Joel Draper (@DraperMovies) mentioned the Russia-Ukraine controversy along with two others that preceded the Olympics, including the South/North Korean flag mix-up (GV text is here):

Yesterday the issue was a flag mix up, today it's Ukraine being a ‘region’ of Russia and a welsh player being listed as english #London2012

JaWill (@lgyyjaw) used the #olympicgeography hashtag in this summary of the situation:

Ukraine is a region of Russia #olympicgeography #London2012

User @Voloschka wrote:

Did these people even learn geography? Official London 2012 Olympics website's a mess. …

Jonathan Campion (‏@jonathancampion) wrote this, linking to the not-yet-amended bio page of Karolina Sevastyanova:

This hasn't gone down well in Kyiv: an Olympic gymnast from the “Ukraine region” of the Russian Federation. …

And so did Nikolaus von Twickel (‏@niktwick):

They won't risk a war because of a beautiful sportsmenka [female athlete]? MT @jearlemsk Russian #Olympics gymnast from “Ukraine” region …

And The Economist's Edward Lucas (‏@edwardlucas):

Ukraine is a “region” in Russian eyes (according to bio of an Olympic athlete)

On Facebook, Ukrainian journalist Vakhtang Kipiani also posted a screenshot of Karolina Sevastyanova's page, along with the opening words [ru] of the Soviet anthem:

“An unbreakable union…” Yuck.

Kipiani's post generated nearly 70 comments; below are a few of them [uk; ru].

Yuri Beresten:

The spectre of the Soviet Union has started haunting Europe again!

Oksana Stebelska :

This is simply unacceptable…

Vlodko Tomash:

A disaster… oy-oh… unacceptable… while the fact that [the Ukrainian state officials] are [stealing] billions and dooming the country to annihilation is something we can close our eyes to… […]

Oleh Pastukhov:

Just an ordinary sports betrayal that everyone is used to already. […] People have been selling their motherland for gold and food for a few thousand years already.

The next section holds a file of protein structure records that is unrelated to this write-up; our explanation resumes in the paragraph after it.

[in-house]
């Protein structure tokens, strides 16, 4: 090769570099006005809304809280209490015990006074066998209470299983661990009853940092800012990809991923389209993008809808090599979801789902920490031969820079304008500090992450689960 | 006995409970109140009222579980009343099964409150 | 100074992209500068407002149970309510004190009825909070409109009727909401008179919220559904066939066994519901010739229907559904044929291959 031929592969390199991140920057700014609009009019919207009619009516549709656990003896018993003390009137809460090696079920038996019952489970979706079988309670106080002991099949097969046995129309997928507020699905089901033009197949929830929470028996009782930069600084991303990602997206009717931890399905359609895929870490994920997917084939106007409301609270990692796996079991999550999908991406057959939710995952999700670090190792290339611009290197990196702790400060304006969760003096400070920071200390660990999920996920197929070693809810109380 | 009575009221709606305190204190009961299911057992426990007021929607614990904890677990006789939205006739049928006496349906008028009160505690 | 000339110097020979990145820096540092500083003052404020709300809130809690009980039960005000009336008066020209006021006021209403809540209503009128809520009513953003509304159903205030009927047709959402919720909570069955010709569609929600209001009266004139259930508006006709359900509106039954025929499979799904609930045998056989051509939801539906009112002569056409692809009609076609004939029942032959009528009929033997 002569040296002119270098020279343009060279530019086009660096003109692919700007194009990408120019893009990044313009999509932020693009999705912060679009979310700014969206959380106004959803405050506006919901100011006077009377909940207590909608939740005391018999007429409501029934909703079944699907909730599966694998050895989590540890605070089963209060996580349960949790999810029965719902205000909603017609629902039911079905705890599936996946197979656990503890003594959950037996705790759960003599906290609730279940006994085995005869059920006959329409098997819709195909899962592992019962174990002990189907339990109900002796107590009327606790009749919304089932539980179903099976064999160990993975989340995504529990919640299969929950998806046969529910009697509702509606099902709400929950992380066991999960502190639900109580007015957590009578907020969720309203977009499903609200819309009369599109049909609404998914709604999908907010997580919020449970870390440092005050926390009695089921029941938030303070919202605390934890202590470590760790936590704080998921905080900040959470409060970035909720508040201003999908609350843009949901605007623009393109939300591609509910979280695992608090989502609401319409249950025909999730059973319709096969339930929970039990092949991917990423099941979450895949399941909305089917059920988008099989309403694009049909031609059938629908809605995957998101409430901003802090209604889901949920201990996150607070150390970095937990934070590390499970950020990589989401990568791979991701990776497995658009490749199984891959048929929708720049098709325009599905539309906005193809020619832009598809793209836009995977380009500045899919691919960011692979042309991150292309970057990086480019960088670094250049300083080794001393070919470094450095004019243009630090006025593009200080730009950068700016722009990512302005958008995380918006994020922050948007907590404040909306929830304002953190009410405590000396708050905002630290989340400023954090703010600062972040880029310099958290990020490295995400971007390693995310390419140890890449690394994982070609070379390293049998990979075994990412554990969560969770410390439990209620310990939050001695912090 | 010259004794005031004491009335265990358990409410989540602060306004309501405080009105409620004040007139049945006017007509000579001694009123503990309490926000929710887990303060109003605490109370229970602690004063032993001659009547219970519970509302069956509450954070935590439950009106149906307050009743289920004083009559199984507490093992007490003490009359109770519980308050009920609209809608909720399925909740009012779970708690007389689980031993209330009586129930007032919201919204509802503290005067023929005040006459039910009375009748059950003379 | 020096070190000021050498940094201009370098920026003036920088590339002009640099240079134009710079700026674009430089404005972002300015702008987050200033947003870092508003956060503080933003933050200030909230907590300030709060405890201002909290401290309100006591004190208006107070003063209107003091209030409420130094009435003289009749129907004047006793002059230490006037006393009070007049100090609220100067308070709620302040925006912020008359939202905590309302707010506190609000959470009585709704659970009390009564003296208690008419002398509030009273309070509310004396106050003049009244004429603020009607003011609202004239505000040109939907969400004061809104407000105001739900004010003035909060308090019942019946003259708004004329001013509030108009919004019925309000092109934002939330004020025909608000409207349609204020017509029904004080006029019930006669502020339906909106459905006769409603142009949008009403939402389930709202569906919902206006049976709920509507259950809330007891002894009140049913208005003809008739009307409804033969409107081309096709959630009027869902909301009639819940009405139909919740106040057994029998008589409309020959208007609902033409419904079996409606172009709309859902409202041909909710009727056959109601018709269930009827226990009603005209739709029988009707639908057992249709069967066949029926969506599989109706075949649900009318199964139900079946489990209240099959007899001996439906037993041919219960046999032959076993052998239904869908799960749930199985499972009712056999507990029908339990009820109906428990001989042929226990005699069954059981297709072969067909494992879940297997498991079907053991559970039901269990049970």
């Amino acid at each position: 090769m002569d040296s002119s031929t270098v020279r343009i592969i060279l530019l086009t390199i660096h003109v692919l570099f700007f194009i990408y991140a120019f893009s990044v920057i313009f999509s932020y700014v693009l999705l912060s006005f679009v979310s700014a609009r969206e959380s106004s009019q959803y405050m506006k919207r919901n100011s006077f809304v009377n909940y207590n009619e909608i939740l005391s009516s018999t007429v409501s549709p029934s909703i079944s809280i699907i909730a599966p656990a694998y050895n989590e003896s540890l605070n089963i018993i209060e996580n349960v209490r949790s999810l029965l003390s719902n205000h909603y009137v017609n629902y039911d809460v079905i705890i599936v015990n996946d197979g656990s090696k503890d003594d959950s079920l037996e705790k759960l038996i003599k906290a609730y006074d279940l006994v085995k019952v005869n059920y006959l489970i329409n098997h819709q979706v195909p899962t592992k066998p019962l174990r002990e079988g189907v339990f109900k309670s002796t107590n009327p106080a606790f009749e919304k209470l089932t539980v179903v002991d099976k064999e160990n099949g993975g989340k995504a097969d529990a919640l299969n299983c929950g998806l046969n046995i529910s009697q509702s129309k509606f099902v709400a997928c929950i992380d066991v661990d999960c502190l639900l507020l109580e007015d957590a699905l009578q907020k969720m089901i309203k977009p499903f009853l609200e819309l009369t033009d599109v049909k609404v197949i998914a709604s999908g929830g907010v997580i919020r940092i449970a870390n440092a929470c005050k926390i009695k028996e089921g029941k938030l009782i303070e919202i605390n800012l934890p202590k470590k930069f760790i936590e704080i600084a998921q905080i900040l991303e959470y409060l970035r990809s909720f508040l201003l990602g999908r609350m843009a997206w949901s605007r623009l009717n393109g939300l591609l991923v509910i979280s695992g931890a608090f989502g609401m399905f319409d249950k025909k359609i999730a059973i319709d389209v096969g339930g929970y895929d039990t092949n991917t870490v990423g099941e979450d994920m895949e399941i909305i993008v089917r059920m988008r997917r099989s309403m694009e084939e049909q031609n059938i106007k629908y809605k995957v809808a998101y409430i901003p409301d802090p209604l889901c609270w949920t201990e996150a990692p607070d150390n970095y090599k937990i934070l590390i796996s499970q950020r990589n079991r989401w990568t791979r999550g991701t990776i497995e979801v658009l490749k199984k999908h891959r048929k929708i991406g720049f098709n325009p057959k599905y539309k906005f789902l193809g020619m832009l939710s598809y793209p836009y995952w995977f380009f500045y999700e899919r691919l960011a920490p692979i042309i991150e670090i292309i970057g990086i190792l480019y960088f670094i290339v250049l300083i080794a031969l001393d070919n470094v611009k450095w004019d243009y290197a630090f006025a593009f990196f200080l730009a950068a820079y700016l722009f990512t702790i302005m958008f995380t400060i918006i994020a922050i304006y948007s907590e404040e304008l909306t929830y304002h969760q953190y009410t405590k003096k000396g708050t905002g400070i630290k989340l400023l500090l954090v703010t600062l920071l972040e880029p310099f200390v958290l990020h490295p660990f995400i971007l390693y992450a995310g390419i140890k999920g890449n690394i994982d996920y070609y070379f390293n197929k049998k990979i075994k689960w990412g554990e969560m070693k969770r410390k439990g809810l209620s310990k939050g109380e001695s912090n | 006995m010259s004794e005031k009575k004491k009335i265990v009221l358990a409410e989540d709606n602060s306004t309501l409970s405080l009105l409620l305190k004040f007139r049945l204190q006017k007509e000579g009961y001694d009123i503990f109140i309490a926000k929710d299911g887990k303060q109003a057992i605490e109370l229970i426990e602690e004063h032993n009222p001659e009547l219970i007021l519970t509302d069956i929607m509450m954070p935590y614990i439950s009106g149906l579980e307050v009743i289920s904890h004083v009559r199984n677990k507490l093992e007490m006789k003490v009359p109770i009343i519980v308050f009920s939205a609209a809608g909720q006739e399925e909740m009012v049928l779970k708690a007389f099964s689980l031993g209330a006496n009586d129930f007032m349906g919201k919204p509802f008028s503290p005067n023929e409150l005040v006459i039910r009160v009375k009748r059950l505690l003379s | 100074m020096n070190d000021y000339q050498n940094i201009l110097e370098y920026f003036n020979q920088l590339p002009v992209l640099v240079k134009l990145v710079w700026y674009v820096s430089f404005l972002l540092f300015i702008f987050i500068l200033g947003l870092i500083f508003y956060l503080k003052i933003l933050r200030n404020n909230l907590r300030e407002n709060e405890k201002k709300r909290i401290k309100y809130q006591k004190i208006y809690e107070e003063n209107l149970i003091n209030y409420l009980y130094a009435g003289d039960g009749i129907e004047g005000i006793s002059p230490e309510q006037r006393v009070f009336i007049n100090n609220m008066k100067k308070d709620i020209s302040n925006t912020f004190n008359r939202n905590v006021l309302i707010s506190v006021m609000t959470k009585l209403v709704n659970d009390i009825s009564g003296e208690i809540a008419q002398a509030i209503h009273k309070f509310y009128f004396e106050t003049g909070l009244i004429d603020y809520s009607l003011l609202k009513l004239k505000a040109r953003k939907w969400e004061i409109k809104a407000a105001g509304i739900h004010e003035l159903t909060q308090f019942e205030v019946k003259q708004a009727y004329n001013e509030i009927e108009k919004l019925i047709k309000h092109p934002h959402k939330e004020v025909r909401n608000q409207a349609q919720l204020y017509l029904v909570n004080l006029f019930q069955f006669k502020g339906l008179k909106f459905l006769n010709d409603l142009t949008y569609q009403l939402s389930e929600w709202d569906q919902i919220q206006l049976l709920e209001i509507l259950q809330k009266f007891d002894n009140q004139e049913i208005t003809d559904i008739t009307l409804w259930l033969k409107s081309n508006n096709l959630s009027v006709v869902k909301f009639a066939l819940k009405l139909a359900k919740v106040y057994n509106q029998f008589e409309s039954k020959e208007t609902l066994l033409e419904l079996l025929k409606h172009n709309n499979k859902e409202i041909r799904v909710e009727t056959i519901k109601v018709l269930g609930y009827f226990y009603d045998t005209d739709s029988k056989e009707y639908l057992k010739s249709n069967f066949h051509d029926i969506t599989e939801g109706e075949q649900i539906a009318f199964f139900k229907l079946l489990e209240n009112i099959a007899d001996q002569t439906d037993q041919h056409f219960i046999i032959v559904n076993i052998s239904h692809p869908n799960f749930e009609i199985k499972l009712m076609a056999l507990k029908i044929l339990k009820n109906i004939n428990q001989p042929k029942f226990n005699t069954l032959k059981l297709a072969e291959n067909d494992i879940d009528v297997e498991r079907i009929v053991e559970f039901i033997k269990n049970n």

Victoria Veremiienko (in reply to Oleh Pastukhov):

[…] I wouldn't call this betrayal – if a country is offering decent work conditions […], why would [an athlete] refuse? (and for an athlete this is work). The same way one can consider it a betrayal that thousands of Ukrainians are going abroad to earn money.

Karolina Sevastyanova, the Ukraine-born Russian rhythmic gymnast – and “the face” of this controversy, did not seem to be aware of the seriousness of the situation. On her Vkontakte page [ru], a friend posted a note [ru] about the gaffe, but in the comments to this post there were no mentions of the protest letter-writing campaign or of the high-ranking Ukrainian official's involvement. The athlete's fans and friends were mainly wishing Sevastyanova good luck, she was chatting back, and the discussion [ru] was in general very friendly and apolitical:

Zlatoslav Kalinich:

Accept our congratulations! Ukraine is proud that it now has such an athlete)))

Maxim Sedoplatov:

Most likely, Karolina was born in Ukraine, and is Ukrainian, but lives in and represents Russia. And the organizers must have thought that the region in which Karolina was born (Ukraine) is part of Russia. Is that true?


[I guessed it right!] Moreover, Karolina was born in Kiev! Well, well, now there's nothing surprising for me here! Kiev women have always been known for their beauty!

Karolina Sevastyanova:

A huge thank you ) I'm very pleased! Yes, I was born in Kiev. But since early childhood I have lived in Moscow. And, naturally, Russia is my native country )

Natasha Kosinova:

Karolina, which passport do you hold? Russian or Ukrainian?

Karolina Sevastyanova:

I've never lived in Ukraine! I was only born there.


The passport is Russian.

On Twitter, where Sevastyanova (@Karolisha_S) has nearly 850 followers, she wrote:

After they reported everywhere that I had been born in Kiev, I am getting friend requests exclusively from Ukrainians!

This post is part of our special coverage London 2012 Olympics.